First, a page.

The category of show that Falling Skies belongs to is very dependent on the viewers’ keeping their interest in what happens next. Of course this is true of all dramatic shows or any show at all, but Falling Skies has to fight an uphill battle that other shows might not have to. It’s a Science Fiction show and apart from a handful of shows from the mid-20th century these have always had a more difficult time to find a place amongst the main stream viewers, with the exception of Star Trek or Babylon 5. Maybe because the scenario is so unlikely and that the common viewer has a hard time relating to Science Fiction, why other shows with more or less unlikely settings aren’t as prone to criticism is another discussion entirely and not prevalent here.

What Falling Skies has managed to do so well is drop the story little by little and not reveal the bigger picture, like other TV shows long gone; Flash Forward or Alcatraz. The strength of the cast and the interaction between the characters is also something the writers have managed very well. As the show evolves so do the figures and how they react to the ever changing world around them. The narrative itself is also a strong point. The writers of the show have, as previously mentioned, been very good at not telling the audience the entire story. Sometimes comics released before the season premiers have filled in the blanks and there are events and people mentioned we never see or meet. This coupled with a united America fighting a horde of invaders clearly appeases a more general crowd.
So will season four be able to continue this trend or is it all coming to an end. Unlike a Science Fiction show like V an end does not seem to be close. Shows that have infinite possibilities and plot lines is always more interesting than a show that hints at everything ending once the main character meets the mother of his children.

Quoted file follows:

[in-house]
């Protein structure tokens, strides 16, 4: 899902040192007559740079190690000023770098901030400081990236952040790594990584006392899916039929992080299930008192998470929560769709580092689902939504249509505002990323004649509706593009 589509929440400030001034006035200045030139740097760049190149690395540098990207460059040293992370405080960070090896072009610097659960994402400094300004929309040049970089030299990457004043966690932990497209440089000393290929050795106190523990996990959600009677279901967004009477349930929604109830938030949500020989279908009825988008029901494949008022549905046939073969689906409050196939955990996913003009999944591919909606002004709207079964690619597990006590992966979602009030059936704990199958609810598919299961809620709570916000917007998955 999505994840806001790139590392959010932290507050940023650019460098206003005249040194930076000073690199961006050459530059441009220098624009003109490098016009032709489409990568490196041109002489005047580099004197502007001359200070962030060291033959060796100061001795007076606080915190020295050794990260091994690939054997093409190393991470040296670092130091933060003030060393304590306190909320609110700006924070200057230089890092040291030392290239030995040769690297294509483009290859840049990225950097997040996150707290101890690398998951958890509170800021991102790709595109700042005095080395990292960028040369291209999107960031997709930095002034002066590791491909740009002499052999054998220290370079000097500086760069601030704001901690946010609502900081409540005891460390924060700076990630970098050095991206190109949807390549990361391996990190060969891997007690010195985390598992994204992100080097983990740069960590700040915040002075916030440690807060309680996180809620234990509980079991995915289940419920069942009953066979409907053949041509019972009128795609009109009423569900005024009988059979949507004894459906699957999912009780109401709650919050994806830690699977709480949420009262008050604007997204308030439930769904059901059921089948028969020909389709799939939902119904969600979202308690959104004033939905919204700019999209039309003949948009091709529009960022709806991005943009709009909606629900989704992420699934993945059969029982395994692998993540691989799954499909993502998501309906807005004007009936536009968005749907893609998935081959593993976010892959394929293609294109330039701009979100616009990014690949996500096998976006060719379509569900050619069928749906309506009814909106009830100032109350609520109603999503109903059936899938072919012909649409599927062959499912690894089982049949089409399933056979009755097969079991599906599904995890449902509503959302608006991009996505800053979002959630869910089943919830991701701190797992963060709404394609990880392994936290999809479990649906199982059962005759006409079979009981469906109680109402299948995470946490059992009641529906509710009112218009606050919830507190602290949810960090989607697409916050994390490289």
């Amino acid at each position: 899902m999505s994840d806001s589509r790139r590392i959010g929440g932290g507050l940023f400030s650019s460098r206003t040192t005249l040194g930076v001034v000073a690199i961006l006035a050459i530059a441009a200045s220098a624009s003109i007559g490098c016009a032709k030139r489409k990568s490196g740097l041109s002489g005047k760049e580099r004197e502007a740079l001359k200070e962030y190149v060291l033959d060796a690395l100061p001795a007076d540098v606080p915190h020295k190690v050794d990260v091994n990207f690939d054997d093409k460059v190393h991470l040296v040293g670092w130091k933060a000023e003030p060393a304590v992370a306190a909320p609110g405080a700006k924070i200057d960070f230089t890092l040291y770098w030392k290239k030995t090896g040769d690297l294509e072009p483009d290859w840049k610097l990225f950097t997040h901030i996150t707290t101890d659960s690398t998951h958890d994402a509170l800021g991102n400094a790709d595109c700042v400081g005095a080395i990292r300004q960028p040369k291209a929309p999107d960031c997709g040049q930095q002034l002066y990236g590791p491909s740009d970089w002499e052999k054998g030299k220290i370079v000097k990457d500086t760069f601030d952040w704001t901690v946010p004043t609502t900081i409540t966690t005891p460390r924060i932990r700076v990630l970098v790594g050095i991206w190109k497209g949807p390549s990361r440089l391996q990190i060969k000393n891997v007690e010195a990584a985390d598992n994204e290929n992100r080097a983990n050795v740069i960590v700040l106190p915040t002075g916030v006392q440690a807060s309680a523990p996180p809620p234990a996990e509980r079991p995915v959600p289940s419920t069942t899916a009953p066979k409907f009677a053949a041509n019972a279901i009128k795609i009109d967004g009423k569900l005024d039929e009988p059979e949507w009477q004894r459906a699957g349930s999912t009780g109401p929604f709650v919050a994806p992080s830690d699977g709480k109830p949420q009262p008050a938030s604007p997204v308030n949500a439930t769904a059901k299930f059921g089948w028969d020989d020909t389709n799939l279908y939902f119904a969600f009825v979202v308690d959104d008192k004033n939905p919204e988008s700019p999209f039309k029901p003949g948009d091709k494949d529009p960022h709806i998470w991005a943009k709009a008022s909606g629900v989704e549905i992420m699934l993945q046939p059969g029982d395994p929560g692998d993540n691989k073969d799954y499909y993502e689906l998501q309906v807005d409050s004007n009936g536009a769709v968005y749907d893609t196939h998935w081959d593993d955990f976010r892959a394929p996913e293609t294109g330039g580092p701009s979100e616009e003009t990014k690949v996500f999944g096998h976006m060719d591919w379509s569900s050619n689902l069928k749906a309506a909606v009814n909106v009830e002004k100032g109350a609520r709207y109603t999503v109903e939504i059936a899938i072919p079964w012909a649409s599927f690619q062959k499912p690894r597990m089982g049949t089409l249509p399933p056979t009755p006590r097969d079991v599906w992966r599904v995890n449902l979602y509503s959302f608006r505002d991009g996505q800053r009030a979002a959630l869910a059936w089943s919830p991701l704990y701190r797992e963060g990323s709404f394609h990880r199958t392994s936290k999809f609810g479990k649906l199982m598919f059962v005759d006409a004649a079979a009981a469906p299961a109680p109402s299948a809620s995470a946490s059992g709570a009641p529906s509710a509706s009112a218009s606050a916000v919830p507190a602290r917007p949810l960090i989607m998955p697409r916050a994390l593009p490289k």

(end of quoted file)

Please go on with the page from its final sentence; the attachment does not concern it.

The main characters are all ambushed and separated within the first minutes leading the tight-knit group to be split in four camps. This gives a new dimension to the main theme of the show; ‘United one can overcome anything’. The storyline is now open to the journey back to unity and rebellion. The story also takes on somewhat of a nod to the Second World War as Tom Mason (Wyle) is placed in a Ghetto-like environment very much like the ones in Poland and his youngest son Ben is being re-educated in the true spirit of the Hitler Jugend.

One must be impressed with the way Falling Skies comes back again and again and it becomes the strength of it all and it seems like every season premier one becomes excited for what may lie ahead, and with all that is going on in the beginning, this might be the best season yet.

C.M. Marry Hultman

C.M. Marry Hultman

Short Story: Min tid med Charles Vayle by Petter Olofsson

We are proud to give to you the short story My time with Charles Vayle, a Parisian tale by the young writer Petter Olofsson. It’s in Swedish, but if you take the time to translate the words it will be well worth it.

Min tid med Charles Vayle

Petter olofsson

Petter Olofsson